The physician’s diagnosis cannot be reasonable if the diagnostic effort is wanting. In Martin v. East Jefferson General Hospital, 582 So.2d 1272 (La. 1991), our Supreme Court stated, “a mistaken diagnosis constitutes malpractice when the physician fails to exercise that standard or degree of care in diagnosing which should have been used by a competent member of his specialty”. In Martin the physician was found liable for persisting in a diagnosis of a viral illness in the face of abnormal lab studies suggesting the need to rule out lupus. Quoting from Sewell v. United States, 629 F.Supp. 448 (W.D. La., 1986) the Court stated, “This finding is consistent with the basic rules of medicine [which] require that doctors rule out all life-threatening illnesses that the symptoms could have indicated”. See also Slavich v. Knox, 99-1540 (La. App. 4 Cir. 12/15/99), 750 So.2d 301 where the court stated: “an abnormality cannot be ignored, and failure to properly follow-up … breaches he standard of care”.

The antidote for “Odds Are” Medicine is the process known as Differential Diagnosis, a universal component of physician training and mental discipline. We are blessed to have a case that succinctly and clearly describes the requirements of differential diagnosis. Corley v. State, Dept. of Health and Hosp., 32,613 (La. App. 2 Cir. 12/30/99) 749 So.2d 926, reads as follows:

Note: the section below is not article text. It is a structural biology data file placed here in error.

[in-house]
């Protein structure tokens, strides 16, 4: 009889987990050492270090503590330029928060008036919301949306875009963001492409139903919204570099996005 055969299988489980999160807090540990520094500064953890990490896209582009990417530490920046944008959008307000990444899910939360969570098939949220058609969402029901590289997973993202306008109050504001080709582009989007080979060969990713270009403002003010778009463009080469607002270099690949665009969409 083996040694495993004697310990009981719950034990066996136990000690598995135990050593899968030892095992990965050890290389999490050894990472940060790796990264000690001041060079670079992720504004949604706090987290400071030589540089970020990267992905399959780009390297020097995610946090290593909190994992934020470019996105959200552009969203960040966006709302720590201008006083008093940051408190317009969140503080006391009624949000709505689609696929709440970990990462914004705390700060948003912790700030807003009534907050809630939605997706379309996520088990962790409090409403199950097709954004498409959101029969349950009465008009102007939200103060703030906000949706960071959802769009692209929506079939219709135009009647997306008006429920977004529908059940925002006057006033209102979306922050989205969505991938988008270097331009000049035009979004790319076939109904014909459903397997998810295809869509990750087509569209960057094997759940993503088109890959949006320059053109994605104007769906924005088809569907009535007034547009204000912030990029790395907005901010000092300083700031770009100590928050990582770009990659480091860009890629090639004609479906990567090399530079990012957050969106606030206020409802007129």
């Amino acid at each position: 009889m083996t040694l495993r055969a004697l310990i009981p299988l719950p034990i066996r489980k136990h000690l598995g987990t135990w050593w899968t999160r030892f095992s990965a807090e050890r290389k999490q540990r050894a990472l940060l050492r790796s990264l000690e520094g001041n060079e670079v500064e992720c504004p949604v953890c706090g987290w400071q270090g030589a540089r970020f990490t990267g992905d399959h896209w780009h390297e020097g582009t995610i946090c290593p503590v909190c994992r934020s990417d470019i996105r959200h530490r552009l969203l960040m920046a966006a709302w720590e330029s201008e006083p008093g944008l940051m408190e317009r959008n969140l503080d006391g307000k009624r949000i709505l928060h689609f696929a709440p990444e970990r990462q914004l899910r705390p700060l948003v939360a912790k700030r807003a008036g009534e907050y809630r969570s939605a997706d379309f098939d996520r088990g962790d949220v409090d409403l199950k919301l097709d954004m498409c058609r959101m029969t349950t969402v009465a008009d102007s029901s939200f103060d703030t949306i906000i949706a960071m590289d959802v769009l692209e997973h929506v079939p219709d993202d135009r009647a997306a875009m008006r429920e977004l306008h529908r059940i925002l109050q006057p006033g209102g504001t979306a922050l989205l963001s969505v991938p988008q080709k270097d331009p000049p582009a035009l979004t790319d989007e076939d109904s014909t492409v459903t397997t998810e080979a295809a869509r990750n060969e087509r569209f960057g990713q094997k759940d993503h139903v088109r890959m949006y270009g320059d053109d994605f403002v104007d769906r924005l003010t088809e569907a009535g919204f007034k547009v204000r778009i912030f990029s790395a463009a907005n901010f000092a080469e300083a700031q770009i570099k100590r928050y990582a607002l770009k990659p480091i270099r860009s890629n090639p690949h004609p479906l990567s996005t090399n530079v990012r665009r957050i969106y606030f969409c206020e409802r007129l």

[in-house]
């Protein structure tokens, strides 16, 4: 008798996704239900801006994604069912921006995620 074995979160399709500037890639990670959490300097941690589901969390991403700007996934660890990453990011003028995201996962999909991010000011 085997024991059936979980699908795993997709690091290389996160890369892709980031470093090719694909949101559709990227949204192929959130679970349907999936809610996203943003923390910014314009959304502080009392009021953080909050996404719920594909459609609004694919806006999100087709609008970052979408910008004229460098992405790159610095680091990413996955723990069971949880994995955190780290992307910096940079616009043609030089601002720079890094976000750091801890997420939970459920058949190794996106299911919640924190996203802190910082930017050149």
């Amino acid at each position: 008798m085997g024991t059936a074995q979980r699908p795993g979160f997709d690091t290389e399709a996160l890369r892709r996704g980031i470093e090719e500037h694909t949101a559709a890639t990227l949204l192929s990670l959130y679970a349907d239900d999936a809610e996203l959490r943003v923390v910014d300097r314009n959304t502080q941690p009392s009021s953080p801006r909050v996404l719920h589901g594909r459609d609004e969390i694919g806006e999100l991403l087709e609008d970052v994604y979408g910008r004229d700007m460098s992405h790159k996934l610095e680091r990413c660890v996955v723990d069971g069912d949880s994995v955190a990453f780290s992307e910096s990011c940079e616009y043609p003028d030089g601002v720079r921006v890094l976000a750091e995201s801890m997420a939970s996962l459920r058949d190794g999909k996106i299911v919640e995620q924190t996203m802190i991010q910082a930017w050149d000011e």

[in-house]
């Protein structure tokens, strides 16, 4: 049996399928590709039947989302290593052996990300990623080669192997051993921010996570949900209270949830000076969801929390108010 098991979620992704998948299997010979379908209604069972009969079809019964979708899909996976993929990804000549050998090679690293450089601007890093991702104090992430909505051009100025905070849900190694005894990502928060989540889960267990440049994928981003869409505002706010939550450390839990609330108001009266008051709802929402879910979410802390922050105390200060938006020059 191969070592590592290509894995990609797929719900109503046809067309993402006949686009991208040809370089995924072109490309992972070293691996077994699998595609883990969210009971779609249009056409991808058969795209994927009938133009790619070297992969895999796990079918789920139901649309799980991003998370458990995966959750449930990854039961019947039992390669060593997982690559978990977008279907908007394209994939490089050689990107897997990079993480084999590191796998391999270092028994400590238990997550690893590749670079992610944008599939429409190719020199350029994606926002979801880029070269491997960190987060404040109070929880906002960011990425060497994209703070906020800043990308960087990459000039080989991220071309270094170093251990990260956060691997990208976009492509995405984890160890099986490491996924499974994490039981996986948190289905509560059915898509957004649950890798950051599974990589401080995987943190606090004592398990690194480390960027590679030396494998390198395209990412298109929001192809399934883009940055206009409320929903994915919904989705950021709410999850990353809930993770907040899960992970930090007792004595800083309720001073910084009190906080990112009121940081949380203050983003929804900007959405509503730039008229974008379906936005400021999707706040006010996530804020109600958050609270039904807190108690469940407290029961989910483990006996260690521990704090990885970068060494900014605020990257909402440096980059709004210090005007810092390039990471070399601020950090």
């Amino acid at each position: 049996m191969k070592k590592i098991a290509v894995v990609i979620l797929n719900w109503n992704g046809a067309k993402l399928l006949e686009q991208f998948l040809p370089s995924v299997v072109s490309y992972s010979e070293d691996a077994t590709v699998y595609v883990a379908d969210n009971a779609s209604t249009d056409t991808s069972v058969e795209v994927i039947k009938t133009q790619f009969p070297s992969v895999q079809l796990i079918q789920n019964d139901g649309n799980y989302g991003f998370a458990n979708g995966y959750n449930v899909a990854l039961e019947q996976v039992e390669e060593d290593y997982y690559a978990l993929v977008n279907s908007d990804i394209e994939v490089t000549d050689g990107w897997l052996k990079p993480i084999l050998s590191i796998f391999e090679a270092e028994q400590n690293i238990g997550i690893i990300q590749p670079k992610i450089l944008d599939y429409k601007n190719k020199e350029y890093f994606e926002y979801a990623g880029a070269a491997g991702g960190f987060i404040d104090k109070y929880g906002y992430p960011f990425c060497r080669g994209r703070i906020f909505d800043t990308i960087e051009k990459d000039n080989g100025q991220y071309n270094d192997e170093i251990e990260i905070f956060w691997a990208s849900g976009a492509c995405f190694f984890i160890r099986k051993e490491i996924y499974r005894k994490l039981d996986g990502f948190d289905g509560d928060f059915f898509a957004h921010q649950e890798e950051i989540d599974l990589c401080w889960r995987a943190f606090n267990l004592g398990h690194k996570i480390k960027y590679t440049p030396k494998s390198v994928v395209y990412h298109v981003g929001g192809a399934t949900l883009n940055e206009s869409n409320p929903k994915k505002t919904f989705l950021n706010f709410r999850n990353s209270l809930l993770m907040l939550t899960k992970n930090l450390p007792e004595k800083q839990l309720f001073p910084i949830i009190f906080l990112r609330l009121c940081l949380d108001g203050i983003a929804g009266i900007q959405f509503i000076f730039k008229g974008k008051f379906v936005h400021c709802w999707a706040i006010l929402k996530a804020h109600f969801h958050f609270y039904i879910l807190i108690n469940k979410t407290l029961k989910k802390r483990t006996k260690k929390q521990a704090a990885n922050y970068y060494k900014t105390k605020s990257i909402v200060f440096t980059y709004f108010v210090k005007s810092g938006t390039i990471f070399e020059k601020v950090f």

“A physician is required to take a thorough history based upon a patient’s presenting signs and symptoms. A physician is required to perform a physical examination based upon the patient’s presenting signs and symptoms. If the findings from the medical history and physical exam support a diagnosis, one should be made and treatment instituted.

When, however, in treating a patient a diagnosis cannot be made, at that time a differential diagnosis should be made, which includes all reasonable, plausible and foreseeable causes for the signs and symptoms noted in the patient. After forming a differential diagnosis, it is the physician’s duty to rule out all imminent, serious and life-threatening causes for the signs and symptoms. This includes performing or ordering diagnostic tests or studies which will assist in ruling in or out imminent, serious and life-threatening causes.

Physicians are obligated to rule out these imminent, serious and life-threatening causes first. Failure to eliminate these causes can subject a patient to a foreseeable risk of harm and would further constitute a breach of the applicable standard(s) of care.